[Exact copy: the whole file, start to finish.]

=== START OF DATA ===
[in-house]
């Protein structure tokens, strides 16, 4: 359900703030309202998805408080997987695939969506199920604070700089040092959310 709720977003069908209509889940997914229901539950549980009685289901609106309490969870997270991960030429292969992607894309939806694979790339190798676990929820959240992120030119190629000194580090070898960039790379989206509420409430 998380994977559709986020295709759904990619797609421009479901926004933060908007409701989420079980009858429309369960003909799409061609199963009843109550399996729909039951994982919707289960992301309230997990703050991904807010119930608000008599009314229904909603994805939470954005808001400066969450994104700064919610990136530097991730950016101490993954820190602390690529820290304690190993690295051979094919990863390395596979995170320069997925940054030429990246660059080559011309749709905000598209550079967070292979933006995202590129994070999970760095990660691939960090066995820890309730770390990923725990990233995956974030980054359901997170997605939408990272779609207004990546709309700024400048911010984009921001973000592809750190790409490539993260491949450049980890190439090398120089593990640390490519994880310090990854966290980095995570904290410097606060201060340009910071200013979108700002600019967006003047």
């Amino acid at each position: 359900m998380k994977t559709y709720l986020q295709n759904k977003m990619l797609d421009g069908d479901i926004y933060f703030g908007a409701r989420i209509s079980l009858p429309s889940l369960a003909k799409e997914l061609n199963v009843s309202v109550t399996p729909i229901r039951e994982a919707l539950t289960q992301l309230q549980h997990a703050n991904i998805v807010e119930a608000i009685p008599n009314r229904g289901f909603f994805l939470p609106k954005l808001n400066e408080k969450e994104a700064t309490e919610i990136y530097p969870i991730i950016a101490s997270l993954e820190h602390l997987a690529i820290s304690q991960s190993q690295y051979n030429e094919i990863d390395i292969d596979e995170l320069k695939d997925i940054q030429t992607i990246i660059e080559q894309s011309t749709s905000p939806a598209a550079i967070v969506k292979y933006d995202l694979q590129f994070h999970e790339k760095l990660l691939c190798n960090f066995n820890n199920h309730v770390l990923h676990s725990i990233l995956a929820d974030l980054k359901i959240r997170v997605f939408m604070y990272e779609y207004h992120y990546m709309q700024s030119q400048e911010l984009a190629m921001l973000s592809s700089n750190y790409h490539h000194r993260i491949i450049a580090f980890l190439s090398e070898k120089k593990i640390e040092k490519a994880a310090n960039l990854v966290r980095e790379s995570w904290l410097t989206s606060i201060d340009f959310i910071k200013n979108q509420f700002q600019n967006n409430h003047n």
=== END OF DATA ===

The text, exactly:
[in-house]
């Protein structure tokens, strides 16, 4: 359900703030309202998805408080997987695939969506199920604070700089040092959310 709720977003069908209509889940997914229901539950549980009685289901609106309490969870997270991960030429292969992607894309939806694979790339190798676990929820959240992120030119190629000194580090070898960039790379989206509420409430 998380994977559709986020295709759904990619797609421009479901926004933060908007409701989420079980009858429309369960003909799409061609199963009843109550399996729909039951994982919707289960992301309230997990703050991904807010119930608000008599009314229904909603994805939470954005808001400066969450994104700064919610990136530097991730950016101490993954820190602390690529820290304690190993690295051979094919990863390395596979995170320069997925940054030429990246660059080559011309749709905000598209550079967070292979933006995202590129994070999970760095990660691939960090066995820890309730770390990923725990990233995956974030980054359901997170997605939408990272779609207004990546709309700024400048911010984009921001973000592809750190790409490539993260491949450049980890190439090398120089593990640390490519994880310090990854966290980095995570904290410097606060201060340009910071200013979108700002600019967006003047």
């Amino acid at each position: 359900m998380k994977t559709y709720l986020q295709n759904k977003m990619l797609d421009g069908d479901i926004y933060f703030g908007a409701r989420i209509s079980l009858p429309s889940l369960a003909k799409e997914l061609n199963v009843s309202v109550t399996p729909i229901r039951e994982a919707l539950t289960q992301l309230q549980h997990a703050n991904i998805v807010e119930a608000i009685p008599n009314r229904g289901f909603f994805l939470p609106k954005l808001n400066e408080k969450e994104a700064t309490e919610i990136y530097p969870i991730i950016a101490s997270l993954e820190h602390l997987a690529i820290s304690q991960s190993q690295y051979n030429e094919i990863d390395i292969d596979e995170l320069k695939d997925i940054q030429t992607i990246i660059e080559q894309s011309t749709s905000p939806a598209a550079i967070v969506k292979y933006d995202l694979q590129f994070h999970e790339k760095l990660l691939c190798n960090f066995n820890n199920h309730v770390l990923h676990s725990i990233l995956a929820d974030l980054k359901i959240r997170v997605f939408m604070y990272e779609y207004h992120y990546m709309q700024s030119q400048e911010l984009a190629m921001l973000s592809s700089n750190y790409h490539h000194r993260i491949i450049a580090f980890l190439s090398e070898k120089k593990i640390e040092k490519a994880a310090n960039l990854v966290r980095e790379s995570w904290l410097t989206s606060i201060d340009f959310i910071k200013n979108q509420f700002q600019n967006n409430h003047n």